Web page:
EPA negotiations on course, EAC interests safeguarded – Amb. Sezibera reaffirms EAC Partner States commitment to concluding EPAs

The Secretary General of the East Africa Community Amb. Dr. Richard Sezibera has reaffirmed that negotiations for the EAC-EU Economic Partnership Agreement (EPA) are on course and hailed the talks as “the first time in history that the EAC Partner States were negotiating terms of reciprocal trade arrangement with Europe as a bloc”.

While responding to questions from the Media after the presentation of the EAC Budget Estimates for the Financial Year 2012/2013 to the East African Legislative Assembly, Amb. Sezibera said unlike the previous arrangements under the Lome and the Cotonou agreements, which were unilateral arrangements whose terms and conditions were decided by the European Union, the EPA will create some level of predictability and transparency in the trade regime between EU and EAC.

The Secretary General noted that in addition, under the Everything But Arms (EBA) preference scheme for Least Developed Countries, countries were assessed periodically to ascertain whether they remain eligible to benefit from the EBA.

Moreover, there were stringent Rules of Origin (RoO) under the EBA, which makes it challenging for countries to effectively utilize this market access opportunity. In addition, Sanitary and Phytosanitary (SPS) and Technical Barriers to Trade (TBT) measures are non-negotiable.

The Secretary General reiterated that in light of this, the EPA has the potential to consolidate the EU market for EAC’s exports. He reaffirmed that the EU market was still one of the significant export destinations for the region’s agricultural products since it offers the option to access a high price market that is considerably protected.

The EPA Rules of Origin are expected to be simple, flexible and asymmetrical to take into account the different levels of development between both Parties. It allows for single transformation of textiles and cumulation with all the countries that the EU has concluded or will conclude a Free Trade Agreement.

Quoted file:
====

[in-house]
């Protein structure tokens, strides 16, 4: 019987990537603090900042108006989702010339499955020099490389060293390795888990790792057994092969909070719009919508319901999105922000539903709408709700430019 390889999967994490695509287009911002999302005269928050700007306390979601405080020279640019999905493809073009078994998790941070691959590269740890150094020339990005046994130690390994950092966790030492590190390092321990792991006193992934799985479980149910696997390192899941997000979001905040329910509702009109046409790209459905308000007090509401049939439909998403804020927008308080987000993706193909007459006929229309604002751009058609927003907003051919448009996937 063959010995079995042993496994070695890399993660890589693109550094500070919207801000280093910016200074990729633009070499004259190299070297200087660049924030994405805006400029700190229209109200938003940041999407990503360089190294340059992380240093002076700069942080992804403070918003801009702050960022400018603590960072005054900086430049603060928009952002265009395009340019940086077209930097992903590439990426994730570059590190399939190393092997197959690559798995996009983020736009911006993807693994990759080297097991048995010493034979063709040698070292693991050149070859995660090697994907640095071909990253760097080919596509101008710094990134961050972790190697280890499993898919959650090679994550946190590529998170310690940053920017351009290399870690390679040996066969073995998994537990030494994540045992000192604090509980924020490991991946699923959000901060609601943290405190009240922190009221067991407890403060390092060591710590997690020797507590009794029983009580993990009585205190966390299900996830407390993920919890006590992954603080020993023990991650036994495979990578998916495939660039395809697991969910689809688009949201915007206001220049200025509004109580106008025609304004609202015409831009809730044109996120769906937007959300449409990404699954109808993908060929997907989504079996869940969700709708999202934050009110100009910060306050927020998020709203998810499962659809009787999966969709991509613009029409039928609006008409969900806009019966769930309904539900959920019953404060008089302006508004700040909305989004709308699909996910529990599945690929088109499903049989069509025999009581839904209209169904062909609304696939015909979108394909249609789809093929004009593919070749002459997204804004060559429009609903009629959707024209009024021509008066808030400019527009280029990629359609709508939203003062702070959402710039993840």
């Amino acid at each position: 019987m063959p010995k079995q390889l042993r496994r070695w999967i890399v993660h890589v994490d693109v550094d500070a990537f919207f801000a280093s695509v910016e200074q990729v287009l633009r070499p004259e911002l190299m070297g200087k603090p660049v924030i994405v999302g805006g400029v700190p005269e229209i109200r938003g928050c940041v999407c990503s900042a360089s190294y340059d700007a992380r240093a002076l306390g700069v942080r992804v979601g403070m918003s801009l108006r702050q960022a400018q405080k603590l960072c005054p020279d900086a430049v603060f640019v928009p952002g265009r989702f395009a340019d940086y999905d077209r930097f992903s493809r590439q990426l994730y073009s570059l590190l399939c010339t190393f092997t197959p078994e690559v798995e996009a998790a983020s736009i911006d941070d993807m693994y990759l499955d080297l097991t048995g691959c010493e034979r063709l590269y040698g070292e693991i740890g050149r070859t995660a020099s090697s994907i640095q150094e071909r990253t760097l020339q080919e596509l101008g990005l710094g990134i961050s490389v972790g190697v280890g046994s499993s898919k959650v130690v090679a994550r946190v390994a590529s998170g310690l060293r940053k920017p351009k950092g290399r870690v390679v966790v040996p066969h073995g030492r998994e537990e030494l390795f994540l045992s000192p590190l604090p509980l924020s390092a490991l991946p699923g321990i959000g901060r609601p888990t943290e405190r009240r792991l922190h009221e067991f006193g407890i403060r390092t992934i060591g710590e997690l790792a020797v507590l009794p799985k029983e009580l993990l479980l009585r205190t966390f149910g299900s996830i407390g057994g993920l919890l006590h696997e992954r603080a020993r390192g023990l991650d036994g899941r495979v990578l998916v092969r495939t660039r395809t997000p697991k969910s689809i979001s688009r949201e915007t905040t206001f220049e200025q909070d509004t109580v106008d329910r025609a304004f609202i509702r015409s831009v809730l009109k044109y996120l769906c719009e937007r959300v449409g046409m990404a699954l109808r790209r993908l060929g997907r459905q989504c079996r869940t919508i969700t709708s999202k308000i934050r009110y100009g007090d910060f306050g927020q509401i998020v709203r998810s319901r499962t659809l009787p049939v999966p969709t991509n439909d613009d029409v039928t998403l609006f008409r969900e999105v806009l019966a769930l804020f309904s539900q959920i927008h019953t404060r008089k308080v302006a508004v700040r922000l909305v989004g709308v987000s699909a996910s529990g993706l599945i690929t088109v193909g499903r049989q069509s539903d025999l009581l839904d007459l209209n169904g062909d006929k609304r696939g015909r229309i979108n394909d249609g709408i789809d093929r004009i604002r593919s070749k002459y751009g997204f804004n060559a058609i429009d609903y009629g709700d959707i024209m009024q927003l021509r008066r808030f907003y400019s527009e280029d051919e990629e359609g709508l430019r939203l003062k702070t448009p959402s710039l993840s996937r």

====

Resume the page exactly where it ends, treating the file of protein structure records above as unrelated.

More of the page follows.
The Secretary General reaffirmed the EAC Partner States commitment to concluding the EPAs that promote the interests of the region. Below are some of the highlights of the Secretary General’s response to the several issues raised by the media on EPA:

Market Access

The EU Market Access offer, whose implementation began on the 1st January 2008 consists of duty free and quota free access for all EAC exports to EU, except for arms and ammunition. EAC products that attracted tariffs into the EU under the Cotonou Partnership Agreement are now zero-rated.

On the other hand, the EAC Market Access offer consists of liberalization of 82.6% of imports from the EU over a twenty five (25) year transition period. EAC is the only African region in which all signatories have identical schedules. These are all based on reductions from the EAC Common External Tariff (CET).

This liberalization will occur in three phases, with the first phase from 2010 involving only products with a current CET of zero percent. Thus products covered in this phase do not attract any import taxes under the EAC Customs Union (raw materials or capital goods). This constitutes 65.4% of EAC’s imports under this regime are from the EU currently. The second phase will be between 2015 and 2023, where EAC Partner States will liberalize a further 14.6%. Products in this category are intermediate inputs and attract 10% duty. These intermediate products are critical for the EAC Industrialization Strategy.

The third phase will be between 2020 and 2033, where the EAC Partner States will liberalize a further 2.6% of its imports from the EU. This phase includes finished products whose availability at lower cost was deemed to have a positive effect on consumer welfare, and not to have a potentially negative impact on EAC economies. Therefore, until 2033, the EAC will effectively liberalize only 17.2 % of products deemed critical for Industrialization or consumer welfare.

It is important to take note that approximately, one-fifth (17.4%) of EAC imports from the EU is excluded from liberalization commitments under the EPA. These products constitute the EAC Exclusion List (including the list of sensitive products under the CET).

The criteria for including products on this list included: the contribution to rural development; employment; livelihood sustainability; promotion of food security; fostering infant industries; contribution to government revenues.

Products which were deemed to contribute or to have a potential to contribute to increased production and trade competitiveness were excluded from the list as well as well as all products subsidized by EU are on this list.

The EAC Partner States have negotiated for policy flexibility for revision of the tariff lines liberalized under the EPA. Further, the EAC and the EU have agreed to review the Agreement after every five years.